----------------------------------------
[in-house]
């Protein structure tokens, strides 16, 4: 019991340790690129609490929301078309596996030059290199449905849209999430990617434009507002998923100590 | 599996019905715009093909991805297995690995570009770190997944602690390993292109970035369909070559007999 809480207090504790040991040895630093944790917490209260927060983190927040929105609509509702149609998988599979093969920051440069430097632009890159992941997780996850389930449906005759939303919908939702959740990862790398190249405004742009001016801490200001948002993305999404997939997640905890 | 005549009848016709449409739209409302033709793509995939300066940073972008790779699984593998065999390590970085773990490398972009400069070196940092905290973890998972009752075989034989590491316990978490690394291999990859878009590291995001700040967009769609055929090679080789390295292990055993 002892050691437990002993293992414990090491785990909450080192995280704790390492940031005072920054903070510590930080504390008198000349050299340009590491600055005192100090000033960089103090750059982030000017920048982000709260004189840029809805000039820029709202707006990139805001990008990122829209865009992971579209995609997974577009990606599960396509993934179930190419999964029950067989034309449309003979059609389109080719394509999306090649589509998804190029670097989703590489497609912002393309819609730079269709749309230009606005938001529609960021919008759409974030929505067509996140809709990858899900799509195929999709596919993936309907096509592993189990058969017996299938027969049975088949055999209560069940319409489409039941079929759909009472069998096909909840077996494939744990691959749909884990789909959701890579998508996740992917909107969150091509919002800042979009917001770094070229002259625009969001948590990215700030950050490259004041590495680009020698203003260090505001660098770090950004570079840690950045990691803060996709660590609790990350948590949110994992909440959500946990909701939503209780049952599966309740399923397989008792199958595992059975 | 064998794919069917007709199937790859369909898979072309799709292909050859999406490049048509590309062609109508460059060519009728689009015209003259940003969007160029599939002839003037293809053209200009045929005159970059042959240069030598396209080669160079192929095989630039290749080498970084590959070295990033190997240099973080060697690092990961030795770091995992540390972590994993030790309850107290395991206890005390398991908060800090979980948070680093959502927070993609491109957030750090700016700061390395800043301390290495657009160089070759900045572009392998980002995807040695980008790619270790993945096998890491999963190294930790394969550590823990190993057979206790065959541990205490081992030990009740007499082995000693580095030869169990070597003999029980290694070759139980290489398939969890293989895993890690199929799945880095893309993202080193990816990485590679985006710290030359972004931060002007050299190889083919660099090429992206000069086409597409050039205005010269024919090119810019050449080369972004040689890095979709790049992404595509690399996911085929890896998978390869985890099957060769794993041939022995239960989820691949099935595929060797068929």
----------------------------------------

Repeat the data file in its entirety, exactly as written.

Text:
[in-house]
């Protein structure tokens, strides 16, 4: 019991340790690129609490929301078309596996030059290199449905849209999430990617434009507002998923100590 | 599996019905715009093909991805297995690995570009770190997944602690390993292109970035369909070559007999 809480207090504790040991040895630093944790917490209260927060983190927040929105609509509702149609998988599979093969920051440069430097632009890159992941997780996850389930449906005759939303919908939702959740990862790398190249405004742009001016801490200001948002993305999404997939997640905890 | 005549009848016709449409739209409302033709793509995939300066940073972008790779699984593998065999390590970085773990490398972009400069070196940092905290973890998972009752075989034989590491316990978490690394291999990859878009590291995001700040967009769609055929090679080789390295292990055993 002892050691437990002993293992414990090491785990909450080192995280704790390492940031005072920054903070510590930080504390008198000349050299340009590491600055005192100090000033960089103090750059982030000017920048982000709260004189840029809805000039820029709202707006990139805001990008990122829209865009992971579209995609997974577009990606599960396509993934179930190419999964029950067989034309449309003979059609389109080719394509999306090649589509998804190029670097989703590489497609912002393309819609730079269709749309230009606005938001529609960021919008759409974030929505067509996140809709990858899900799509195929999709596919993936309907096509592993189990058969017996299938027969049975088949055999209560069940319409489409039941079929759909009472069998096909909840077996494939744990691959749909884990789909959701890579998508996740992917909107969150091509919002800042979009917001770094070229002259625009969001948590990215700030950050490259004041590495680009020698203003260090505001660098770090950004570079840690950045990691803060996709660590609790990350948590949110994992909440959500946990909701939503209780049952599966309740399923397989008792199958595992059975 | 064998794919069917007709199937790859369909898979072309799709292909050859999406490049048509590309062609109508460059060519009728689009015209003259940003969007160029599939002839003037293809053209200009045929005159970059042959240069030598396209080669160079192929095989630039290749080498970084590959070295990033190997240099973080060697690092990961030795770091995992540390972590994993030790309850107290395991206890005390398991908060800090979980948070680093959502927070993609491109957030750090700016700061390395800043301390290495657009160089070759900045572009392998980002995807040695980008790619270790993945096998890491999963190294930790394969550590823990190993057979206790065959541990205490081992030990009740007499082995000693580095030869169990070597003999029980290694070759139980290489398939969890293989895993890690199929799945880095893309993202080193990816990485590679985006710290030359972004931060002007050299190889083919660099090429992206000069086409597409050039205005010269024919090119810019050449080369972004040689890095979709790049992404595509690399996911085929890896998978390869985890099957060769794993041939022995239960989820691949099935595929060797068929």